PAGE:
Switzerland’s Sebastien Buemi had six wins and led the 2016-17 FIA Formula E Driver Championship for 293 days, but his rival, Brazilian Lucas DiGrassi, led the final 25 hours and emerged as the champion in a dramatic final weekend doubleheader in Montreal.
Heading into the final weekend of the third Formula E season, Di Grassi trailed Buemi by 10 points, but gained three points by claiming the pole for Saturday’s race then led all the way to claim his second victory of the season for Abt Schaeffler Audi Sport. That vaulted him into the lead heading into Sunday’s final race where he finished sixth to claim the championship.
A Difficult Journey
“This journey to the Formula E championship started three years ago and we have finished third, then second, and now first,” said DiGrassi.
“We finally came here as the underdog, but had the nerves to do it. I am so happy for the Abt teams and Audi. This season was tough. I had one race (Germany) with a broken fibula, but winning the championship means a lot to me.”
The Turning Point
The driver’s championship took a dramatic turn on Saturday when late in the second practice session, Buemi’s Renault e.DAMS machine brushed the left wall of the fast final chicane with his left front tire, putting his car heavily into the exit section of the chicane.
While Buemi was fortunate to escape uninjured, his car was heavily damaged. The battery was also damaged which required replacement and an automatic 10 position grid penalty. His Renault e.Dams crew proved equal to the task and built up a spare tub in the five hours available.
A Valiant Effort
As Di Grassi led from the start of Saturday’s race, Buemi was swamped and bumped at the start, damaging his steering and dropping to 16th place in the 20-car field. He had moved into 10th at the mid-race car swap and regained the track in eighth position, skillfully moving his way to fourth place at the finish in a car that had never turned a wheel.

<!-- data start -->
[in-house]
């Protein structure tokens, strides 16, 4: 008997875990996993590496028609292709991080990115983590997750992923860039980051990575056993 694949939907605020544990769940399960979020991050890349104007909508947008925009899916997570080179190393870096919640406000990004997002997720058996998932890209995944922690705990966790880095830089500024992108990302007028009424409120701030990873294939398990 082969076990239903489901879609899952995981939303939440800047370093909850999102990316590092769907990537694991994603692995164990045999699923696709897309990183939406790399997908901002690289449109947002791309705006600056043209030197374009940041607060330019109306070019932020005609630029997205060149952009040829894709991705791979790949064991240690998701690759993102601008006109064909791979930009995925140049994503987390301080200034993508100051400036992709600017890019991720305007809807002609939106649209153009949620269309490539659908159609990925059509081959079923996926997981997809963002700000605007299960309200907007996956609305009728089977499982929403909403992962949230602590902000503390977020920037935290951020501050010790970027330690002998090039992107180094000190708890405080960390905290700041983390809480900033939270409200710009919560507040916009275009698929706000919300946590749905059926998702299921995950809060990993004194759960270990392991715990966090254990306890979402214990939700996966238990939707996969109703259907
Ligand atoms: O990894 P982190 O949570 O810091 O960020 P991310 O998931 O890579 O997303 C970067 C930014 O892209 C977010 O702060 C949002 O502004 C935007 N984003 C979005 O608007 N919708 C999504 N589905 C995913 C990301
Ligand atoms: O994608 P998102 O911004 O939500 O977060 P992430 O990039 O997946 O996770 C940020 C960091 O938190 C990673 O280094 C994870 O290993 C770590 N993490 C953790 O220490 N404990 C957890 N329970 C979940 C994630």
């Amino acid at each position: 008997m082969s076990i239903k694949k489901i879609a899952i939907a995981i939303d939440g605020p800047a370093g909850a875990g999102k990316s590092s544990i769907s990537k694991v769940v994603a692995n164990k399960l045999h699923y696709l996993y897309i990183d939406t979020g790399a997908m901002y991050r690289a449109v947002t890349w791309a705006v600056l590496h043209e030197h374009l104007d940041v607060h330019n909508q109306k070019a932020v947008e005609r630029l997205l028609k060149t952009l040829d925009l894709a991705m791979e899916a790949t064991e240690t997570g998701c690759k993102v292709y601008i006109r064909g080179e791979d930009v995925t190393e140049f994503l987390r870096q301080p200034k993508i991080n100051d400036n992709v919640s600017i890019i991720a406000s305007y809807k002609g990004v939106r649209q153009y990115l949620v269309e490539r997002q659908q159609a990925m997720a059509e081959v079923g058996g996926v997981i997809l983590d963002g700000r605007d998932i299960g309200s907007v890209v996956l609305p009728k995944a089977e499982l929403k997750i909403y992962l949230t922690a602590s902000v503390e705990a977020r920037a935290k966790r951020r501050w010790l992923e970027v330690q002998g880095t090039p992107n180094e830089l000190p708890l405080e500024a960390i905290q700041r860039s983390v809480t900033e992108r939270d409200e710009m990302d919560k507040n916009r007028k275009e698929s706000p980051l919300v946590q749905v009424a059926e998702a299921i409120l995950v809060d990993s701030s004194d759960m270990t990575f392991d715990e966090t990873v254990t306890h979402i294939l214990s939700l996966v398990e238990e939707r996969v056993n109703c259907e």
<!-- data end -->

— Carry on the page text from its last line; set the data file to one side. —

That effort appeared to leave Di Grassi with a slim six-point lead for Sunday’s race where a win could still earn Buemi the title.
It all proved for naught when Buemi’s car was later disqualified for being underweight in the post-race inspection. That increased the gap to Di Grassi to 18 points.
Di Grassi now needed to bring his car home in the top six in Sunday’s race to claim the championship even if Buemi were to win, but Buemi struggled in qualifying, starting 12th and breaking a rear bodywork panel after being at the start. That necessitated a pit stop on lap 3 of the 37-lap race. He returned to climb to 11th place at the finish, but Di Grassi safely brought his car home in sixth position to claim his first championship.
Three in a Row For Renault e.Dams
It was a bittersweet day for the Renault e.DAMS team, as they prevailed to claim a third consecutive Formula E Team Championship.
After the race, the growth and increasing competitiveness =in Formula E by both drivers and teams was noted by Renault’s Alan Prost who called it “very good for the series.”
Reflecting that competition and the global nature o f the series, the top five drivers in the championship came from five different countries—Brazil, Switzerland, Sweden, England, and France. The top five teams are from France, Germany, India, France and China. The United States teams finished within one point of eachother with MS Amlin Andretti taking seventh and Jay Penske’s Faraday Future Dragon Racing eighth.
Lucas Di Grassi 181
Sebastien Buemi 157
Felix Rosenqvist 127
Sam Bird 122
Jena Eric Vergne 117
Renault DAMS 268
Abt Schaeffler Audi Sport 248
DS Virgin 190